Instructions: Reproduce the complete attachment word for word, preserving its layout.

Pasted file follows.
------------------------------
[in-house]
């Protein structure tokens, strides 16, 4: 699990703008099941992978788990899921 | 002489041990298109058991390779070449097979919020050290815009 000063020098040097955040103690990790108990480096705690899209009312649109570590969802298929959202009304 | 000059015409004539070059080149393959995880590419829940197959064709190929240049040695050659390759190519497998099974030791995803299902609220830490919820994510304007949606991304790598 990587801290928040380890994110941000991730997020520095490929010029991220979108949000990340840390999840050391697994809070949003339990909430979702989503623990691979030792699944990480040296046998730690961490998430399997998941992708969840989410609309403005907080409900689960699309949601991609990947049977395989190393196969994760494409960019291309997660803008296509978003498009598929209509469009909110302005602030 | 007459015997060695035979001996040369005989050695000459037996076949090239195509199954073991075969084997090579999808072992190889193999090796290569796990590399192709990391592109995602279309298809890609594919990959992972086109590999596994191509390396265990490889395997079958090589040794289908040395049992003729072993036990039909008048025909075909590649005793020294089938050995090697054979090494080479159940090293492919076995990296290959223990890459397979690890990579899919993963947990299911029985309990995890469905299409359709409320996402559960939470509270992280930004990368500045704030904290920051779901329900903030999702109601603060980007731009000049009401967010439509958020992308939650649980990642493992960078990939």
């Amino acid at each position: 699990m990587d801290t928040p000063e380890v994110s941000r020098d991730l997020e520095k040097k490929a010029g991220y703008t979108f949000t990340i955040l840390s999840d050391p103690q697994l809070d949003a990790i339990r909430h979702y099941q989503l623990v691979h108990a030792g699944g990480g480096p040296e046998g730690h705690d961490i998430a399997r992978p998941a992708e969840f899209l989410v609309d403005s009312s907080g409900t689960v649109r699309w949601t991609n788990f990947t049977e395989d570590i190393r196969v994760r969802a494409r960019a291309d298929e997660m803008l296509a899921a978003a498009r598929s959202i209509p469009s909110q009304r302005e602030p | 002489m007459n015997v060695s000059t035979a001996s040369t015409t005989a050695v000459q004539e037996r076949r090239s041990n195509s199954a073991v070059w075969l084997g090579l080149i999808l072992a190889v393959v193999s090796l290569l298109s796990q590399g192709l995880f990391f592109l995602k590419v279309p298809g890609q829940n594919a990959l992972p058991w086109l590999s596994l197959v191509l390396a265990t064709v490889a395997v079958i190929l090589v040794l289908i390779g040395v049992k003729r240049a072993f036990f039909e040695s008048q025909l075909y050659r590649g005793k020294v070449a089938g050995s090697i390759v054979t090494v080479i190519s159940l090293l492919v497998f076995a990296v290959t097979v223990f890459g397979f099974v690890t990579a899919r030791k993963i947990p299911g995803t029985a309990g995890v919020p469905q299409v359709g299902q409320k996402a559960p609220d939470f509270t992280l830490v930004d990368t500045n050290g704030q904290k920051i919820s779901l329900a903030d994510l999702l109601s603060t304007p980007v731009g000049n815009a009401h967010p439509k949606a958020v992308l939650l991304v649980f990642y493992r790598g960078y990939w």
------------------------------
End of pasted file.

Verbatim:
[in-house]
């Protein structure tokens, strides 16, 4: 699990703008099941992978788990899921 | 002489041990298109058991390779070449097979919020050290815009 000063020098040097955040103690990790108990480096705690899209009312649109570590969802298929959202009304 | 000059015409004539070059080149393959995880590419829940197959064709190929240049040695050659390759190519497998099974030791995803299902609220830490919820994510304007949606991304790598 990587801290928040380890994110941000991730997020520095490929010029991220979108949000990340840390999840050391697994809070949003339990909430979702989503623990691979030792699944990480040296046998730690961490998430399997998941992708969840989410609309403005907080409900689960699309949601991609990947049977395989190393196969994760494409960019291309997660803008296509978003498009598929209509469009909110302005602030 | 007459015997060695035979001996040369005989050695000459037996076949090239195509199954073991075969084997090579999808072992190889193999090796290569796990590399192709990391592109995602279309298809890609594919990959992972086109590999596994191509390396265990490889395997079958090589040794289908040395049992003729072993036990039909008048025909075909590649005793020294089938050995090697054979090494080479159940090293492919076995990296290959223990890459397979690890990579899919993963947990299911029985309990995890469905299409359709409320996402559960939470509270992280930004990368500045704030904290920051779901329900903030999702109601603060980007731009000049009401967010439509958020992308939650649980990642493992960078990939």
């Amino acid at each position: 699990m990587d801290t928040p000063e380890v994110s941000r020098d991730l997020e520095k040097k490929a010029g991220y703008t979108f949000t990340i955040l840390s999840d050391p103690q697994l809070d949003a990790i339990r909430h979702y099941q989503l623990v691979h108990a030792g699944g990480g480096p040296e046998g730690h705690d961490i998430a399997r992978p998941a992708e969840f899209l989410v609309d403005s009312s907080g409900t689960v649109r699309w949601t991609n788990f990947t049977e395989d570590i190393r196969v994760r969802a494409r960019a291309d298929e997660m803008l296509a899921a978003a498009r598929s959202i209509p469009s909110q009304r302005e602030p | 002489m007459n015997v060695s000059t035979a001996s040369t015409t005989a050695v000459q004539e037996r076949r090239s041990n195509s199954a073991v070059w075969l084997g090579l080149i999808l072992a190889v393959v193999s090796l290569l298109s796990q590399g192709l995880f990391f592109l995602k590419v279309p298809g890609q829940n594919a990959l992972p058991w086109l590999s596994l197959v191509l390396a265990t064709v490889a395997v079958i190929l090589v040794l289908i390779g040395v049992k003729r240049a072993f036990f039909e040695s008048q025909l075909y050659r590649g005793k020294v070449a089938g050995s090697i390759v054979t090494v080479i190519s159940l090293l492919v497998f076995a990296v290959t097979v223990f890459g397979f099974v690890t990579a899919r030791k993963i947990p299911g995803t029985a309990g995890v919020p469905q299409v359709g299902q409320k996402a559960p609220d939470f509270t992280l830490v930004d990368t500045n050290g704030q904290k920051i919820s779901l329900a903030d994510l999702l109601s603060t304007p980007v731009g000049n815009a009401h967010p439509k949606a958020v992308l939650l991304v649980f990642y493992r790598g960078y990939w």